It is a tale of two deportations, one from Tanzania to Kenya and back. The other, from Kenya to the United Arab Emirates. One a low-key affair, the other dramatically playing out on screens around the world.
The first ended up at the African Court on Human and Peoples’s Rights, the other at the High Court in Nairobi, for both executive impunity is at play.
Not many people in East Africa would have failed to hear about Miguna Miguna failed to hear about Miguna Miguna, the flamboyant and abrasive Kenyan lawyer-cum-politician who has rubbed the Kenyan establishment the wrong way.
For the second time in as many months, Miguna was forcibly exiled by political leadership, who did not allow him to venture beyond the Jomo Kenyatta International Airport upon his return from Canada, where he had been earlier sent into exile.
Kenyan’s Interior Cabinet Secretary Fred Matiangi, together with Inspector-General of Police Joseph Boinnet and Immigration Principal Secretary Gordon Kihalangwa, defied no less than 10 court orders directing them to produce Miguna in court, to release him, not to remove him from jurisdiction of the court and so on.
The three, however, failed to act on any of the court orders, later even frustrating service of court orders. They claimed Miguna had denounced his Kenya citizenship and so proceeded to “deport” him out of the country.
While speaking to a parliamentary committee a few days later, the three – who had been convinced of contempt of court and ordered to pay Kshs 200,000 ($2,000) to be deducted from their salaries said that “a clique of judicial officers” had been compromised by some lawyers and civil-society activists in order to discredit and frustrate the government.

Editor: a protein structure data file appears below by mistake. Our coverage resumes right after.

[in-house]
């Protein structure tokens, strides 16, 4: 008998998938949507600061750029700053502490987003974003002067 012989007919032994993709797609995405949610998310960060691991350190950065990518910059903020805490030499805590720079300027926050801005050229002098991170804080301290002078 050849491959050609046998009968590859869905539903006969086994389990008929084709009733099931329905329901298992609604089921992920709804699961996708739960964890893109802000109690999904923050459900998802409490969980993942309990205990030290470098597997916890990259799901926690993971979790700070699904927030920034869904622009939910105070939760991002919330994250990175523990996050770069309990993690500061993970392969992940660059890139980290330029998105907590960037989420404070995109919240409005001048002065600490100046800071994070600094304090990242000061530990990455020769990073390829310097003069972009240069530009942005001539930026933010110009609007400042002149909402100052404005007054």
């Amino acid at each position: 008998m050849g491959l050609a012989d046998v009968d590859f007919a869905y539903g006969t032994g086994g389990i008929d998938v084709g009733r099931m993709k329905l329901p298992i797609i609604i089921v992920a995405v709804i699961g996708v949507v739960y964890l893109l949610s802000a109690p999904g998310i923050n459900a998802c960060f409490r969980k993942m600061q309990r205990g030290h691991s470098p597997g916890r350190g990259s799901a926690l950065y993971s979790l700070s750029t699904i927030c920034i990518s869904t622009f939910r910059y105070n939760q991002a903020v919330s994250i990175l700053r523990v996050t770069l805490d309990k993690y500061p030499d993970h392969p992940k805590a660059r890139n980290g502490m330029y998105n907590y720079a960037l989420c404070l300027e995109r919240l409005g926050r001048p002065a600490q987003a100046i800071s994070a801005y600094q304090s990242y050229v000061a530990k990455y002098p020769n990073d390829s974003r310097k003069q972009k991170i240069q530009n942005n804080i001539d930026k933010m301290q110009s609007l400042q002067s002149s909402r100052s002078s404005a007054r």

They thus attempted to justify their disobedience of court orders on the grounds that they were acting in the best interests of the country and would not allow themselves to be swayed by the courts.
Its is not that difficult to see such an attitude sets dangerous precedent for the rule of law, especially regarding individuals rights.
When the executive decides to take upon itself to determine which court orders to obey and which others to disobey, the ground has been set for all sorts of other parties to do likewise.
That only lead to breakdown in the rule of law and total anarchy. That a government should be advancing such am agenda is unfortunate.
In this regard, the Tanzanian case shows the same brinkmanship by the executive. a citizen by the name Anudo Ochieng Anudo was deported from Tanzania to Kenya, which deported him back to Tanzania .
However, because he could not re-enter the country, he remained in the no-man’s land at the boarder between the two countries at the small town of Sirari for several years.
The African Court on Human and People’s Rights ruled that this deportation in 2012 was in violation of the Universal Declaration of Human Rights and the International Covenant on Civil and Political Rights.
And where as Kenya’s move to send Miguna into exile obviously has heavy political undertones, it is difficult to see what Tanzanian government hoped to archived with Anudo’s harassment.
But whichever way one looks at it, both expulsions smack of impunity. Courts of laws ought to adjudicate on such matters before something as serious as loss of citizenship can be executed. And while in Kenya’s case the matter was actually before court, Tanzanians are not afforded any judicial remedy.
It now remains to be seen whether Dar es Salaam will respect and implement this ruling. Kenya has previously ignored implementing the African Court’s judgments against it.
The court has no enforcement mechanism, but relies on the goodwill rights opens a new frontier in executive abuse of power against citizens.
If not nipped in the bud, it will now be increasingly possible for governments to render their opponents stateless. Such a decline in respect for civil rights should not go unchallenged, and it is gratifying that Kenyan opposition leader Raila Odinga came out strongly, albeit belatedly, to castigate the expulsion of Miguna from the country. More such voices are sorely needed.